October 2014

14th-16th October 2014
Uluru (Ayer's Rock), Northern Territory, Australia

Uluru / Ayer's Rock at sunset

Mention Australia to anyone in the world and the first image they call to mind is likely to be very similar to the above photo. Ayer's Rock at sunset is one of the most iconic and instantly recognisable natural landmarks in the world and any first-time visit to central Australia would not be complete without a trip to this spectacular site.

In the morning, I noticed the moon was going to set behind the rock so had to quickly search for a viewpoint that would provide a pleasing composition when using a long enough lens to magnify the moon to a decent size. After a bit of rushing around, I managed to find one just minutes before the moon disappeared behind the rock. The photos above and below were taken at effective focal lengths of 480mm and 640mm respectively.

Moonset over Ayer's Rock

freehand cave art

Singing Honeyeater (Lichenostomus virescens)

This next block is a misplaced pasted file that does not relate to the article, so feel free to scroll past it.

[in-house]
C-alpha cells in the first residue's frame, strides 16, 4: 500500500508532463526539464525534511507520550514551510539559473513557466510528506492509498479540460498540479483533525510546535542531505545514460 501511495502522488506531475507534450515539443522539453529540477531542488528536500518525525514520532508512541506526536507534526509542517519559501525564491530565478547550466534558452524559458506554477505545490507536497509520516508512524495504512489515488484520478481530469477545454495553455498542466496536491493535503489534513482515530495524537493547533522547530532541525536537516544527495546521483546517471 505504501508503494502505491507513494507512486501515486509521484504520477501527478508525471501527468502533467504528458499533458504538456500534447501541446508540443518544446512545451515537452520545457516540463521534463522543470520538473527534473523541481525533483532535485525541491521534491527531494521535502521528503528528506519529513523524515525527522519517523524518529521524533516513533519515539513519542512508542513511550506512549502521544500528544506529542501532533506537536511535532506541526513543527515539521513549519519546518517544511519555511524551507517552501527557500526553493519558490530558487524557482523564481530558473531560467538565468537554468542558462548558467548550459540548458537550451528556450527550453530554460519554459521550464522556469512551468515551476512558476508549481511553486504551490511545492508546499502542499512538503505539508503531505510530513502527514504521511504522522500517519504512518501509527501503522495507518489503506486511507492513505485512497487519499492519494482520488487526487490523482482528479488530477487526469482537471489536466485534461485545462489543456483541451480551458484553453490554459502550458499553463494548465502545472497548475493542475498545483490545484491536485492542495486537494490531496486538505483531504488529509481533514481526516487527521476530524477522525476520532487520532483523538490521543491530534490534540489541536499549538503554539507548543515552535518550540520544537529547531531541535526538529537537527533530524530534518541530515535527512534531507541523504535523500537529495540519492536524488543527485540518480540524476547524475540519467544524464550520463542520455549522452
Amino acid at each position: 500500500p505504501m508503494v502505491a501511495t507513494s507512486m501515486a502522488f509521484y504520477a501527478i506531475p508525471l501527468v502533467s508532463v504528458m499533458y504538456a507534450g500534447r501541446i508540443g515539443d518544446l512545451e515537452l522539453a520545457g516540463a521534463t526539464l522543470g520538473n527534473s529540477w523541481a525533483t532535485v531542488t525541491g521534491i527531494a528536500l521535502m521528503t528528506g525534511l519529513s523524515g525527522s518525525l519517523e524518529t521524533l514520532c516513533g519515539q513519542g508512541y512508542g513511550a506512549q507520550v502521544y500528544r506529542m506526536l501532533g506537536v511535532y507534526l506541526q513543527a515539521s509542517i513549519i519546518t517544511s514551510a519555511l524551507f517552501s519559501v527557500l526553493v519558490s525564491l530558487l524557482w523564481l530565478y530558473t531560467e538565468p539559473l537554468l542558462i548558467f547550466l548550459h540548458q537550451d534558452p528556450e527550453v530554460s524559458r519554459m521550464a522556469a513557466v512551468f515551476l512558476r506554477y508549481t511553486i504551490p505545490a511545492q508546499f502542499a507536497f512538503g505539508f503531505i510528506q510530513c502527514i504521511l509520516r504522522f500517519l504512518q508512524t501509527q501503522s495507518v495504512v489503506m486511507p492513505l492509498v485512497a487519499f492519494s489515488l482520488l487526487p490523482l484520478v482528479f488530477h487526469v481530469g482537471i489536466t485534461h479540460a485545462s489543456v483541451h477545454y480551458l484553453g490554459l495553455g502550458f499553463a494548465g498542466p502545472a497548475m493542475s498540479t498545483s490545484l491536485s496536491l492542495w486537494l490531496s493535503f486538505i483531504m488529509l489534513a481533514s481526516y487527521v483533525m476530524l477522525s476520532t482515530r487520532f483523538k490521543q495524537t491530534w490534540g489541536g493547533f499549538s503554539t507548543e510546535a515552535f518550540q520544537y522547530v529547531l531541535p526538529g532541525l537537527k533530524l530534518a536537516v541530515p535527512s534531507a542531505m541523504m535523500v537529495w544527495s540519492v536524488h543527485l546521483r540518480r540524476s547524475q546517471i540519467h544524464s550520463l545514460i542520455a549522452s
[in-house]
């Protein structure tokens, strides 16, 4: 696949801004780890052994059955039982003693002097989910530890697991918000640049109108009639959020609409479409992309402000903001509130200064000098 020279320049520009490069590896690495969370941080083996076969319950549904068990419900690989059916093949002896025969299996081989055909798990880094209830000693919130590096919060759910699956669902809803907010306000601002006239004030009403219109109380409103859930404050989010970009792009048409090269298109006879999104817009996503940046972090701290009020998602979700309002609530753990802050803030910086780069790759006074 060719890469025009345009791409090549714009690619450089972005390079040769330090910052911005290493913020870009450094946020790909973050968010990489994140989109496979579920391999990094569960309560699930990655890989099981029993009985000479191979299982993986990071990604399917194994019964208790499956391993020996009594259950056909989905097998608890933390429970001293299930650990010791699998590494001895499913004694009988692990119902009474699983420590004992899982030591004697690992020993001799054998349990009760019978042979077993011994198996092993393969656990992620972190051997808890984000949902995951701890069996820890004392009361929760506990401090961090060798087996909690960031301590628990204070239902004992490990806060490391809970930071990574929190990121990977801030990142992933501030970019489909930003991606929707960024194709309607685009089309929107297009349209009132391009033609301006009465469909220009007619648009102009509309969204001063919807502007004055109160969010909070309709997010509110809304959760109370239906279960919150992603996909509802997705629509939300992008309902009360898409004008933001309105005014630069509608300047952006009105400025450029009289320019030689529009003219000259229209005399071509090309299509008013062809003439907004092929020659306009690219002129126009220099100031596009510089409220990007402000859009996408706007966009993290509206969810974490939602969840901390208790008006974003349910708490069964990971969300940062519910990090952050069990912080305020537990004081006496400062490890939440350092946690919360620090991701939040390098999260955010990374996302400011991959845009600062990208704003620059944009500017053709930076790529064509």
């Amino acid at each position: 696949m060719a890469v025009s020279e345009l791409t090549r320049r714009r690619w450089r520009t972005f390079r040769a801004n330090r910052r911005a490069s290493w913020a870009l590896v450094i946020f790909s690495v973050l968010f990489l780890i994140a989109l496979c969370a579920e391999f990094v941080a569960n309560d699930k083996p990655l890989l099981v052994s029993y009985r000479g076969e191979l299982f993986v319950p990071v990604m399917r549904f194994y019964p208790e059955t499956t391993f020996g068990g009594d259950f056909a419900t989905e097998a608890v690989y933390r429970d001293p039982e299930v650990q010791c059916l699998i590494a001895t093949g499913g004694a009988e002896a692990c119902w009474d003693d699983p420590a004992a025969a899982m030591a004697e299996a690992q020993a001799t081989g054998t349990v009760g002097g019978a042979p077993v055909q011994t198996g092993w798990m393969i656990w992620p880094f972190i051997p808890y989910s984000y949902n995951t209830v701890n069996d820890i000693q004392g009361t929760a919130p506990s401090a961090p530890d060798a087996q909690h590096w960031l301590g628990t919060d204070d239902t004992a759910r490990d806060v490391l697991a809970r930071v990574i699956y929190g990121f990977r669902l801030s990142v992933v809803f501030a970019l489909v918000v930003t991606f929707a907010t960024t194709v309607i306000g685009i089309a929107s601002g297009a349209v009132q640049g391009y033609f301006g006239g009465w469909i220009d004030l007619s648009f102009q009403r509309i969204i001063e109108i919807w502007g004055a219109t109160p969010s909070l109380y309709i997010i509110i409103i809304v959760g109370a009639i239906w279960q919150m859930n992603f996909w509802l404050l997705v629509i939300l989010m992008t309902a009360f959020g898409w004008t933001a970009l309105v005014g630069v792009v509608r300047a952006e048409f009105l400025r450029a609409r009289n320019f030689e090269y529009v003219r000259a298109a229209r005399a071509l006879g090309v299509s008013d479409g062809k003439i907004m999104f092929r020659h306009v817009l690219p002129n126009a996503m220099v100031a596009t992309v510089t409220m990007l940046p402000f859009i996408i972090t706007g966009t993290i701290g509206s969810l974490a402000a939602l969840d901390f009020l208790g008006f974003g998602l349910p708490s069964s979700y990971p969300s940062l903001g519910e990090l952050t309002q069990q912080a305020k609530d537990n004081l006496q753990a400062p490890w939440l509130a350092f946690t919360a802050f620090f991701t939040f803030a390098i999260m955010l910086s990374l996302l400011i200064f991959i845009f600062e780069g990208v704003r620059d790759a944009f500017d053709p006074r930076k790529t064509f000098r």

Birdlife, even in the early mornings was nothing to write home about with very few birds being seen and even fewer in photographable positions. Other wildlife seemed to be rather sparse too, with only the Central Netted Dragon shown below and a few distant Sand Goannas being seen so almost all of my time here was just spent admiring the scenery.


Central Netted Dragon (Ctenophorus nuchalis)

Thankfully there is a lot of interesting scenery in the national park and Uluru is not the only spectacular rock formation present. The lesser known but equally majestic Kata Tjuta lies just 25km to the west. "The Olgas", as they are most commonly known colloquially, comprise of 36 domed sandstone formations that rise to a maximum height of approximately 550m above the floor of the surrounding plain, 200m taller than Uluru.

Valley of the Winds

The 7.4km circuit walk through the Valley of the Winds is definitely worth the effort if the trail is open, as the view when you reach the crest of the pass at the furthest lookout is absolutely stunning, especially in the late afternoon light. The path, however, is regularly closed for safety reasons from 11am onwards whenever the temperature is forecast to exceed 36°C and due to its challenging nature should only be attempted if you are reasonably fit.

Kata Tjuta ("The Olgas")

9th-14th October (MacDonnell Ranges, NT) 2014 index 17th-20th October (Nullabor, SA & WA)